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Vaccination blitz to keep your mob safe

Written by: The Hilltops Phoenix

As a priority group, Aboriginal and Torres Strait Islander people have access to a culturally safe place to get the COVID-19 vaccine.
As a priority group, Aboriginal and Torres Strait Islander people have access to a culturally safe place to get the COVID-19 vaccine. As a priority group, Aboriginal and Torres Strait Islander people have access to a culturally safe place to get the COVID-19 vaccine.

NSW Health is holding a state-wide COVID-19 vaccination blitz this weekend to increase vaccinations among Aboriginal people.

Local health districts across NSW will have Aboriginal staff at 18 vaccination sites to provide a culturally safe place for Aboriginal people to get vaccinated.

The Hilltops site is at the Young District Hospital on Saturday September 18 from 11am until 2pm.

It’s been very pleasing to see services working together to rollout vaccinations, especially during the challenges of the current outbreaks”, said Ms Geri Wilson-Matenga, Executive Director Centre for Aboriginal Health.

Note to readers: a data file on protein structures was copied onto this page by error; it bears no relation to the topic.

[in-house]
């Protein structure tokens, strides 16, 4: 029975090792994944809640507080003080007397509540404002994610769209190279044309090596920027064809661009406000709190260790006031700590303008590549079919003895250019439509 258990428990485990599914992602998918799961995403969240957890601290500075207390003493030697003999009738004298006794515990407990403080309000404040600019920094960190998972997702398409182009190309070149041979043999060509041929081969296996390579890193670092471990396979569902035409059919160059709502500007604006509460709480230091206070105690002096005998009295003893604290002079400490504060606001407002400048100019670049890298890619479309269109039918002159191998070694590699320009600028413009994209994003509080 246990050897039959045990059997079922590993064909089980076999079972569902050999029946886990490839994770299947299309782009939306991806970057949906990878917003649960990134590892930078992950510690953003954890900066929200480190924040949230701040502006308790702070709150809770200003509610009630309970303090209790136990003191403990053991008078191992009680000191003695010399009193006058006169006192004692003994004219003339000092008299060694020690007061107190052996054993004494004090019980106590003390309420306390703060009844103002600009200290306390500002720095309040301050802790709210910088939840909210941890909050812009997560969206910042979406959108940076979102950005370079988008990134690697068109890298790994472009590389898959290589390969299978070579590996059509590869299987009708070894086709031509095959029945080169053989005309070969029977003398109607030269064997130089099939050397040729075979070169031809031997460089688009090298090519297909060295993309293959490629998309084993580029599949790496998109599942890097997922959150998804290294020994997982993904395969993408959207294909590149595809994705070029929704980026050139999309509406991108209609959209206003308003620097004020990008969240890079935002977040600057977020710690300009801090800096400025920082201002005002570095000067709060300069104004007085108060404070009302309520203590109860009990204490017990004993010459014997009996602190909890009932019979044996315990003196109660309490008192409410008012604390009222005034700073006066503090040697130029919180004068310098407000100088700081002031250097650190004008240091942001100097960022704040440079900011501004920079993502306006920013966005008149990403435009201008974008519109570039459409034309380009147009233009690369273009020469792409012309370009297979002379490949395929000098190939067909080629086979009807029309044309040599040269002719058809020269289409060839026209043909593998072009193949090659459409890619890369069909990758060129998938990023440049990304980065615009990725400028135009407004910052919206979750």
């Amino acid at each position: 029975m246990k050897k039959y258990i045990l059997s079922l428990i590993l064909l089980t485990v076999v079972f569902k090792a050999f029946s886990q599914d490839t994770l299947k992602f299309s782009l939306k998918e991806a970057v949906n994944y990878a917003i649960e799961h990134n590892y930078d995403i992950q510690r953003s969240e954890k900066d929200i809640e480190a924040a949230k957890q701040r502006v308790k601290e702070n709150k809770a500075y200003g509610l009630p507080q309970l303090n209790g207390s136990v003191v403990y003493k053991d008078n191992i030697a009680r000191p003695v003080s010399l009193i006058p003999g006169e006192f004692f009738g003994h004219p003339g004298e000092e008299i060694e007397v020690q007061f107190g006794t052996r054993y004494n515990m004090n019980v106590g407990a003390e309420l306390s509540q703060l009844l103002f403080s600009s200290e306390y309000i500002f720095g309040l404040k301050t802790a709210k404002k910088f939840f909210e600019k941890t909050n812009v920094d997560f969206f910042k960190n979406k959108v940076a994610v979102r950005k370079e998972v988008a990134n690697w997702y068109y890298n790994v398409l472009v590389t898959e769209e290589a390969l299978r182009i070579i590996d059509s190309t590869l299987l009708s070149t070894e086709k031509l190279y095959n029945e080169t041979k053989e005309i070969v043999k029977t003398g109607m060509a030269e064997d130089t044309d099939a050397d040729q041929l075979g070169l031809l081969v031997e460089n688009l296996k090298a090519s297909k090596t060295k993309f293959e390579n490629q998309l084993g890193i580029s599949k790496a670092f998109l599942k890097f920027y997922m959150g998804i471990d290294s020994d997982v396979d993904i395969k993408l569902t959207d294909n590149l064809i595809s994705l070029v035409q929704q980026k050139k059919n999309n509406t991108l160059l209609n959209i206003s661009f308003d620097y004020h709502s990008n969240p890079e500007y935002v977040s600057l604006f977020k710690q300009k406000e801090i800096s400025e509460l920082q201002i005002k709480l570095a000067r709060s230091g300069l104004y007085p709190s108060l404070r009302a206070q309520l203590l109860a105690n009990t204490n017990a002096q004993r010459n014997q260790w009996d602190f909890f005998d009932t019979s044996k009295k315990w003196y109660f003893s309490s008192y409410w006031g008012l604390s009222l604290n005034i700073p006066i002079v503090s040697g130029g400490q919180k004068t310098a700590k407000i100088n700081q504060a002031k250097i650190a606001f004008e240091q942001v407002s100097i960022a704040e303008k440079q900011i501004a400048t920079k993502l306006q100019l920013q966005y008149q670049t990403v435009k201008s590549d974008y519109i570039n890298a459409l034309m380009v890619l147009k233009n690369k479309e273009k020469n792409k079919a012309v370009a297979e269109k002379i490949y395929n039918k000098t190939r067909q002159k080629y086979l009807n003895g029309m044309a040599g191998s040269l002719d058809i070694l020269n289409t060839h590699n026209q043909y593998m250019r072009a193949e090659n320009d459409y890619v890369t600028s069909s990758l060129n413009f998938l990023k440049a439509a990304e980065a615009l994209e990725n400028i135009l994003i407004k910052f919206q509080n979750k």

“Working with our Aboriginal Community Controlled Health Sector is critical in enabling access to culturally safe vaccination options. These services have always provided the holistic wrap around care that is so important at this time”.

The NSW Government is supporting Aboriginal Community Controlled Health Services to manage vaccinations for Aboriginal people, providing $4 million to support Aboriginal vaccination outreach.

“Aboriginal people aged 12 years and over can access a COVID-19 vaccine. You can talk to your GP, Aboriginal Medical Service, Aboriginal Health Workers or any vaccination hubs about getting your vaccination,” said Ms Wilson-Matenga.

“COVID-19 vaccinations are safe, and will protect your and your parents, grandparents, aunties, uncles, sisters and brothers from the virus. If you are vaccinated you are less likely to catch COVID-19, and less likely to pass the virus on if you do. You are also less likely to get really unwell and need to go to hospital”, she added.

“We are striving to have the best vaccination rates in the world including for Aboriginal and Torres Strait Islander people in this state,” said NSW Health Deputy Secretary, Ms Susan Pearce, who encouraged Aboriginal people to come forward this weekend and take advantage of the additional clinics.

The Australian Government is responsible for the vaccination rollout to Aboriginal and Torres Strait Islander communities, as set out in its priority groups. NSW Health is supporting the Australian Government and works in collaboration with local communities to provide access to a vaccine.

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